La Palma Starlight Reserve
Mini Photo Series 2018–2019
It started with a naive »once in a lifetime« story that leaded up to my first Milky Way photography. However my story didn’t end there but started to become a formative odyssey for me and my camera. In August 2018 I returned to the Canary Islands. Besides visits to Fuerteventura and Lanzarote I went to La Palma for many weeks - lived and worked near the capital Santa Cruz and got many chances to explore the famous night sky of the island. This is a selection of my favorite Images from the main Landscape Astrophotography Project »Canary Lullabies - My Cosmic Photo Adverntures from La Palma«
La Palma Declaration
»In April 2007 members of UNESCO, the International Astronomical Union (IAU), and the Instituto Astrofísico de Canaries (IAC) signed the »Declaration in Defence of the Night Sky and the Right to Starlight«, called the »La Palma Declaration« for short. It proclaims, »An unpolluted night sky should be considered an inalienable right of humankind.«
But regulations only work if they are implemented. In northern Chile, for example, similar regulations exist but are not fully enforced. Fortunately, on La Palma, astronomers can count on the continuous support of the local administration and population of the island — this may be the island’s most important advantage.
While astronomy in general, and professional observatories in particular, may have been a bit detached from the island’s everyday life in the past, today’s La Palma is redefining itself as »Stars Island.« The local government strongly promotes the emerging industry of astro-tourism, and the island is a prime destination for amateurs fleeing the oft-clouded and light-polluted skies of the European continent. Even the reluctance of the Instituto Astrofísico de Canaries to welcome visitors has waned: A visitors’ center atop the Roque is nearing completion. The island’s new self-image is perhaps best seen in its network of astronomical viewpoints, areas well-suited to stargazing and outfitted with information placards, scattered over the island.«―Jan Hattenbach/ Sky & Telescope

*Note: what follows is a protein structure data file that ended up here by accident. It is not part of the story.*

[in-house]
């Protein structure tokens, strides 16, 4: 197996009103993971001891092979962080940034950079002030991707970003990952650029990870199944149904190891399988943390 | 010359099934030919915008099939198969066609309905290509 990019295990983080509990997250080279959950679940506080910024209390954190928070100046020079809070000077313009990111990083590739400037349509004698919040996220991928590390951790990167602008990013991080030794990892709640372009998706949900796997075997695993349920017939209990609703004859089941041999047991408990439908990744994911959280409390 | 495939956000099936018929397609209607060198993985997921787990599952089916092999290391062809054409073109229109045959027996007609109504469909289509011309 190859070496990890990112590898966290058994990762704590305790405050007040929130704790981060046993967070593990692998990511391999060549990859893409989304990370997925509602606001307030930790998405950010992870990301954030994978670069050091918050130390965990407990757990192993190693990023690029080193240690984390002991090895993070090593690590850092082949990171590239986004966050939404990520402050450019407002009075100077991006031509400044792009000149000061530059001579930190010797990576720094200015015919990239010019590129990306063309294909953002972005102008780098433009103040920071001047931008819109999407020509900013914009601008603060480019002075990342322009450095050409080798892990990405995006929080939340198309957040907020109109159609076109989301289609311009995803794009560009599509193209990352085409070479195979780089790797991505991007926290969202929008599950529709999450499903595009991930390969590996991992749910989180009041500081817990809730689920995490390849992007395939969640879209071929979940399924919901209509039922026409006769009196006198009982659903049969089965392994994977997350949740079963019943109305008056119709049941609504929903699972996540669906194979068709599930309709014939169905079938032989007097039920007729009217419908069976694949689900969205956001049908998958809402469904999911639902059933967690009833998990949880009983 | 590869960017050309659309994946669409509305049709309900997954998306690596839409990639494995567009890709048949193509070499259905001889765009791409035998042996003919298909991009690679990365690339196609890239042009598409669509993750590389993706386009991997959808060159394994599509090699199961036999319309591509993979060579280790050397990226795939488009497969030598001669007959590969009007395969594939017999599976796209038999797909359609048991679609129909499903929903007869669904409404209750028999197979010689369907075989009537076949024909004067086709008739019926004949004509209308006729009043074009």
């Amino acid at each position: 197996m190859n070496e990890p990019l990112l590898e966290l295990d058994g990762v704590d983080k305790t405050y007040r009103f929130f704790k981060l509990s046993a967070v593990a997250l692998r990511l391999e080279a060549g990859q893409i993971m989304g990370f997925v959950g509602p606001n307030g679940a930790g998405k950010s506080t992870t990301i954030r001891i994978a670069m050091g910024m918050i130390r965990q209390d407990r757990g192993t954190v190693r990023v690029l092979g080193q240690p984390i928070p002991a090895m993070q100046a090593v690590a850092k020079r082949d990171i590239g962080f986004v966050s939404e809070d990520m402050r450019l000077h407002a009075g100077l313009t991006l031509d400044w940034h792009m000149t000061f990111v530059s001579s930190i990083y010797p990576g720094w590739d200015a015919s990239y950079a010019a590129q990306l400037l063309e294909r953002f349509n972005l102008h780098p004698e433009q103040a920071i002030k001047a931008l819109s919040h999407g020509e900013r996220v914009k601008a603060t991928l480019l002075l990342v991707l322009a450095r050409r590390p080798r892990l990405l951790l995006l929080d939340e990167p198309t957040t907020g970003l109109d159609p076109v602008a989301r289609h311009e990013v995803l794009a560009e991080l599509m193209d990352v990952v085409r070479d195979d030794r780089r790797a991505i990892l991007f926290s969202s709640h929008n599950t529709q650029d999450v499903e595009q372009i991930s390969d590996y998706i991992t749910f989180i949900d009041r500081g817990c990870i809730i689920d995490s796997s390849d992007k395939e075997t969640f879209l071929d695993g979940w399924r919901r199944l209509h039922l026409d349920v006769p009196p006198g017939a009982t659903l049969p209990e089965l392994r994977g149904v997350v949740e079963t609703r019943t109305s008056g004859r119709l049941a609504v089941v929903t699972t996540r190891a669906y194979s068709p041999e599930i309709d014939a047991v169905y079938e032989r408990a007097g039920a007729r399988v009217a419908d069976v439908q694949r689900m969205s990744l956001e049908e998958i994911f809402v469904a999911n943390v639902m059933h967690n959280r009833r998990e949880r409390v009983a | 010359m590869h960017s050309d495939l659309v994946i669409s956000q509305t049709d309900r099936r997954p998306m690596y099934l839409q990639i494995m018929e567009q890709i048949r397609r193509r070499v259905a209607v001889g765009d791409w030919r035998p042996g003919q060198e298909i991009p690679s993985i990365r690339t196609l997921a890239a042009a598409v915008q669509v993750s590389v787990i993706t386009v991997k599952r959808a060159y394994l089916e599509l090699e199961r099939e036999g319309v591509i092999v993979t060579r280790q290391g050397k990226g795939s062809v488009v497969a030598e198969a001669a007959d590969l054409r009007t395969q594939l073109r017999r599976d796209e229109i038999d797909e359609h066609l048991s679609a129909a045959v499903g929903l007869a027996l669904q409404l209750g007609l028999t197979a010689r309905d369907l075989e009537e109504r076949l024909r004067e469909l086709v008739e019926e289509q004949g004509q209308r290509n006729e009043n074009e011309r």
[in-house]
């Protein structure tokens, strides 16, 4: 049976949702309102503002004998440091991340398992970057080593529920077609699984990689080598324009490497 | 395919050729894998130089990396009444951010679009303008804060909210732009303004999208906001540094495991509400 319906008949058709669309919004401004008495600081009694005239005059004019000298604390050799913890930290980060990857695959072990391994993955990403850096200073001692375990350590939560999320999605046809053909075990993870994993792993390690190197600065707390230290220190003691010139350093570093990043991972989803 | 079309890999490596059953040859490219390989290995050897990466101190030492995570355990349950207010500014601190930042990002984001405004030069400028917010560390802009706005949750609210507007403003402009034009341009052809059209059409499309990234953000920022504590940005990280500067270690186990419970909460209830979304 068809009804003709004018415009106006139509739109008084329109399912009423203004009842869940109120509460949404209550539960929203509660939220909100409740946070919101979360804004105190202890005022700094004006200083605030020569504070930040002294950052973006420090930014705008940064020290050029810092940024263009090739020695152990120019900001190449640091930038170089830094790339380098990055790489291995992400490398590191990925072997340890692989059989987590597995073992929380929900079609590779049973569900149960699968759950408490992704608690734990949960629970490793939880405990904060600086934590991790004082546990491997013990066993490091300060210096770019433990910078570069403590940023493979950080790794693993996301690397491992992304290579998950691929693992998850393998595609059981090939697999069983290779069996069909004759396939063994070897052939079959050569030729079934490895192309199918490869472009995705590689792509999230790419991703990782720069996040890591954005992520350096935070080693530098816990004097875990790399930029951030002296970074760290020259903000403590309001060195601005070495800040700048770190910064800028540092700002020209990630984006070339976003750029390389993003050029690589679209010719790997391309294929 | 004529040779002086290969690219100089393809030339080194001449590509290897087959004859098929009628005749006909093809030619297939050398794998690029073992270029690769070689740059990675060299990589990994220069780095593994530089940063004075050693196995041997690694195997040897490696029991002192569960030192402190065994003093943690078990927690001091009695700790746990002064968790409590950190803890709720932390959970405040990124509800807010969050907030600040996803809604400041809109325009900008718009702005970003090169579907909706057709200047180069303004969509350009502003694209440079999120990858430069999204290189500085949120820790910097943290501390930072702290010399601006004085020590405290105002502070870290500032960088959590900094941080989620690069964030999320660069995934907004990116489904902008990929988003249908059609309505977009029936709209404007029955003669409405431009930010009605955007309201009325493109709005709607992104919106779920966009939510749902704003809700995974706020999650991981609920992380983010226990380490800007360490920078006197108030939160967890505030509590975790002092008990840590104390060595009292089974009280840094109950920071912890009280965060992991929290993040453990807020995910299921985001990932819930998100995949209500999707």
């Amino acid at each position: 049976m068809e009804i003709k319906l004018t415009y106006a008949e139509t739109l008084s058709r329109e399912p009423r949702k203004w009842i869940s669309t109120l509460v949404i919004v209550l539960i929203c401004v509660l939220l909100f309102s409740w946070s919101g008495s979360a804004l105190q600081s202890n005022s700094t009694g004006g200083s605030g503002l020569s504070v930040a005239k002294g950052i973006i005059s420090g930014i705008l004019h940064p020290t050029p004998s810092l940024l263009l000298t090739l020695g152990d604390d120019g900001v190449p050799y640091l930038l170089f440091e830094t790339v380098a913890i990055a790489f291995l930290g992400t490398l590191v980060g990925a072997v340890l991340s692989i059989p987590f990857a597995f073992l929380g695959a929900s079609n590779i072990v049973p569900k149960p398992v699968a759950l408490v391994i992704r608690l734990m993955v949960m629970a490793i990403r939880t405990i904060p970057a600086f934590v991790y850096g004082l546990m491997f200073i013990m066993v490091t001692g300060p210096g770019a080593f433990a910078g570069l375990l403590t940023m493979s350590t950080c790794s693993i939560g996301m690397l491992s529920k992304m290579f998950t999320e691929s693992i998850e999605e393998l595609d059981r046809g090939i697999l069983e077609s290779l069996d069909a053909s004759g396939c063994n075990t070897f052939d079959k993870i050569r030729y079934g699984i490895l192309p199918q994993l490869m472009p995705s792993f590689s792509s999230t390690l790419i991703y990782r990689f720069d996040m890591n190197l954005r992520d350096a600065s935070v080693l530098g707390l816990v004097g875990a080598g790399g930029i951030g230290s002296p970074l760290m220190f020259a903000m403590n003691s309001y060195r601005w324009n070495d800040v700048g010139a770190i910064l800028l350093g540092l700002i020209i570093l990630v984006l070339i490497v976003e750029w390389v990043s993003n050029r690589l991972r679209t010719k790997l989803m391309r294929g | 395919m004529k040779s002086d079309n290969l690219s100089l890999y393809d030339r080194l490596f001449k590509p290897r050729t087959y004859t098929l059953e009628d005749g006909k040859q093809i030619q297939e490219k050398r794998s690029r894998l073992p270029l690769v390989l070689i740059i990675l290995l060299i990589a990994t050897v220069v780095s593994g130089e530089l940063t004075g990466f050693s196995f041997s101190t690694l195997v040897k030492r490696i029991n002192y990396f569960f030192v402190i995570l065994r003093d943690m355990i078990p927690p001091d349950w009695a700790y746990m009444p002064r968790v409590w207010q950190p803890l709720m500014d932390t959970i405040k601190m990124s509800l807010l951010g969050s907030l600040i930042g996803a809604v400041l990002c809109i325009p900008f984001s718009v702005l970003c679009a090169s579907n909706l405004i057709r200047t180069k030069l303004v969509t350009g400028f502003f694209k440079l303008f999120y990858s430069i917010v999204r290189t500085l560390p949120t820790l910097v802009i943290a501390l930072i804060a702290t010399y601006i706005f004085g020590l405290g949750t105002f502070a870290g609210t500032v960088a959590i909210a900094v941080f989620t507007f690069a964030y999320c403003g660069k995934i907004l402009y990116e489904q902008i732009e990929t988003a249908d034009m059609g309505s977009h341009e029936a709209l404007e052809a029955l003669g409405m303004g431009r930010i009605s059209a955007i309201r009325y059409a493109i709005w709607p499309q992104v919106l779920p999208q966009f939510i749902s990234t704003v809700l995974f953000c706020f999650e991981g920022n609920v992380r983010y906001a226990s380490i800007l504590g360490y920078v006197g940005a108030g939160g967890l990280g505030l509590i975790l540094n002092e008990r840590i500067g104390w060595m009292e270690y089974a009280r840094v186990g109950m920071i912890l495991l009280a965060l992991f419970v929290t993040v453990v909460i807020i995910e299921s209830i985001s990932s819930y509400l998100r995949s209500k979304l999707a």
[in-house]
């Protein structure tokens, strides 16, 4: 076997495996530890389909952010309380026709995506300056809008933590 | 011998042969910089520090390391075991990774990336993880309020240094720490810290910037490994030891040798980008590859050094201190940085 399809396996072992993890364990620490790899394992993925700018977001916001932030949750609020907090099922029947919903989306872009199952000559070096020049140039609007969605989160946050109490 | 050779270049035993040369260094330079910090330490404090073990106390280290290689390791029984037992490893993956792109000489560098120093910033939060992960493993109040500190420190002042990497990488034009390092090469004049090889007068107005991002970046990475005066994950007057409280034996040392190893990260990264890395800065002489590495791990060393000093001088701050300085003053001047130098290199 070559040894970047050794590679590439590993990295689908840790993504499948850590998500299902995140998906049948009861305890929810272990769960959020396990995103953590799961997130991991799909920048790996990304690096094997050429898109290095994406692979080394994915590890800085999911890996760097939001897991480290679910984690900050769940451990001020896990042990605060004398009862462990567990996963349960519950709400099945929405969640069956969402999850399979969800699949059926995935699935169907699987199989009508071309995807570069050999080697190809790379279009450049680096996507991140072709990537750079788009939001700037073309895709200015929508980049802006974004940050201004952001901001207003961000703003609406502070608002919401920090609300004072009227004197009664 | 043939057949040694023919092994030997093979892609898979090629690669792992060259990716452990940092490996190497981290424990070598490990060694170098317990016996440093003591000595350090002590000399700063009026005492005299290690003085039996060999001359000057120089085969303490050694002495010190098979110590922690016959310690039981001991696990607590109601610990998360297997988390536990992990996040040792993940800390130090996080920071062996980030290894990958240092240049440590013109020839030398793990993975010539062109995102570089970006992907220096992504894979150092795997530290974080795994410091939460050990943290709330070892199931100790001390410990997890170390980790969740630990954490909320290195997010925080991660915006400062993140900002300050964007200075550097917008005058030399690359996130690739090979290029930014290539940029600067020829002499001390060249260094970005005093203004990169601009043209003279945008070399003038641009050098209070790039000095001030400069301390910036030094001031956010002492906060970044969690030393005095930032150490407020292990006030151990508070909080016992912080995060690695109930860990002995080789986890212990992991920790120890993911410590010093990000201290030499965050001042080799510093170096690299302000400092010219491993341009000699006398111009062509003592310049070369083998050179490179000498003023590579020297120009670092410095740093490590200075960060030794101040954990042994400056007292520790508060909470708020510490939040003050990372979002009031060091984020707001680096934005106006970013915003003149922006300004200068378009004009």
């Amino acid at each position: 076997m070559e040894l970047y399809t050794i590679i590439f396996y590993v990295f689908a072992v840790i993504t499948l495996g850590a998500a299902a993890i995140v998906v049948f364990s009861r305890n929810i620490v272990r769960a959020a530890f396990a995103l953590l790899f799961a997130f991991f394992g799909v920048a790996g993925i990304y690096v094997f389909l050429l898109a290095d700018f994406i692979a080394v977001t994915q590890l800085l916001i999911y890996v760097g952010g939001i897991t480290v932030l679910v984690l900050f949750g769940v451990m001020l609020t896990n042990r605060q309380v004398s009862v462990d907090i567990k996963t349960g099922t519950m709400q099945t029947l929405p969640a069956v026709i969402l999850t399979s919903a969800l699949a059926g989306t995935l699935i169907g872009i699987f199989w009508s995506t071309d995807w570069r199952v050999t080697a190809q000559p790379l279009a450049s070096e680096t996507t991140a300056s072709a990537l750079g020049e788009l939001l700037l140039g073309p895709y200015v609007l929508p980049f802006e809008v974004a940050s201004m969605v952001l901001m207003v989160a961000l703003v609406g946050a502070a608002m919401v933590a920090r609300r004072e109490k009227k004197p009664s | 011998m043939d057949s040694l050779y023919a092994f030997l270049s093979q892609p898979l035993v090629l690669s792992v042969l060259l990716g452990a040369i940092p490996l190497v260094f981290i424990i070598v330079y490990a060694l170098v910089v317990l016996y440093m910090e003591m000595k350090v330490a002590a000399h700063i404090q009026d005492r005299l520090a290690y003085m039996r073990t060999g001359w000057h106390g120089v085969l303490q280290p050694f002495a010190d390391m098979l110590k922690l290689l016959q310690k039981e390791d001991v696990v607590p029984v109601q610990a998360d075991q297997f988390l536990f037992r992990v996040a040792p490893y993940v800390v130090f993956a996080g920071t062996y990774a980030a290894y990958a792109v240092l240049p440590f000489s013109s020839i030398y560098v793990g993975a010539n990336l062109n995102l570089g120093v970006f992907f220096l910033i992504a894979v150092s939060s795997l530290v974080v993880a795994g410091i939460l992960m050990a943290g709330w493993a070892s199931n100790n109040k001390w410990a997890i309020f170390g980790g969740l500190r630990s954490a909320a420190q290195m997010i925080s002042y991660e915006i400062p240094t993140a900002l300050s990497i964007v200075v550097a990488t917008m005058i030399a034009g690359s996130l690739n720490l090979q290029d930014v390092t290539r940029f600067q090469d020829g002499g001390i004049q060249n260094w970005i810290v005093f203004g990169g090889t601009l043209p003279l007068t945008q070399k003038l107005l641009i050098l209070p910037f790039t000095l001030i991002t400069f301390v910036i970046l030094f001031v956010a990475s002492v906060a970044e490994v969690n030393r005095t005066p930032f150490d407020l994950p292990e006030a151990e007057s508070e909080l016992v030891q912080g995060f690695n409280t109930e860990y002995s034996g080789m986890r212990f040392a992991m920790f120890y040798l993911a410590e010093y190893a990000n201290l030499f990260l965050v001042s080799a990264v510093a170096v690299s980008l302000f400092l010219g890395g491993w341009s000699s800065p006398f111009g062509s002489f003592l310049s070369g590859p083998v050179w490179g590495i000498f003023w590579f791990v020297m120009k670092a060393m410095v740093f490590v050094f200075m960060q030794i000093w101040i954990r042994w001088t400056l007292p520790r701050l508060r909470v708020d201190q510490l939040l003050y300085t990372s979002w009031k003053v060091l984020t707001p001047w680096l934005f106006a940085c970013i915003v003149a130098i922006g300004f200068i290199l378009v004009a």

Is it real or photoshopped?
Without a doubt - every Milky Way and astrophotographer know that question all too well. As a matter of facts, the modern camera sensors are much better than our eyes which is probably one of the main fascinating things about long exposure photography. The technology is able to show us a reality that our eyes just can’t because tea re not able to perceive those things. But that doesn’t make it unreal. Unlike our viewing habits and possibilities, modern cameras are showing us the night in beautiful saturated colors while high ISO values and the ability to long expose are able to show us bright details. Additional to the higher performance capability, we are just lacking of experience. Industrialization and technological improvements made humans control the light while increasing light pollution lets us forget our deep ancient connection with the stars of the night sky. For around 20.000 generations people lived under natural night conditions and the Milky Way and night sky was their calendar and storybook, home of the gods and essential part of every culture on the planet. How much stars are you able to see from your home? Have you ever seen the Milky Way?
To come back - yes, in dark sky areas you are able to see many details of the Milky Way with the naked eye which is very impressive and our cameras are incredible tools to amplify that light, details, contrast and colors. But its up to each one of us how far to push these possibilities.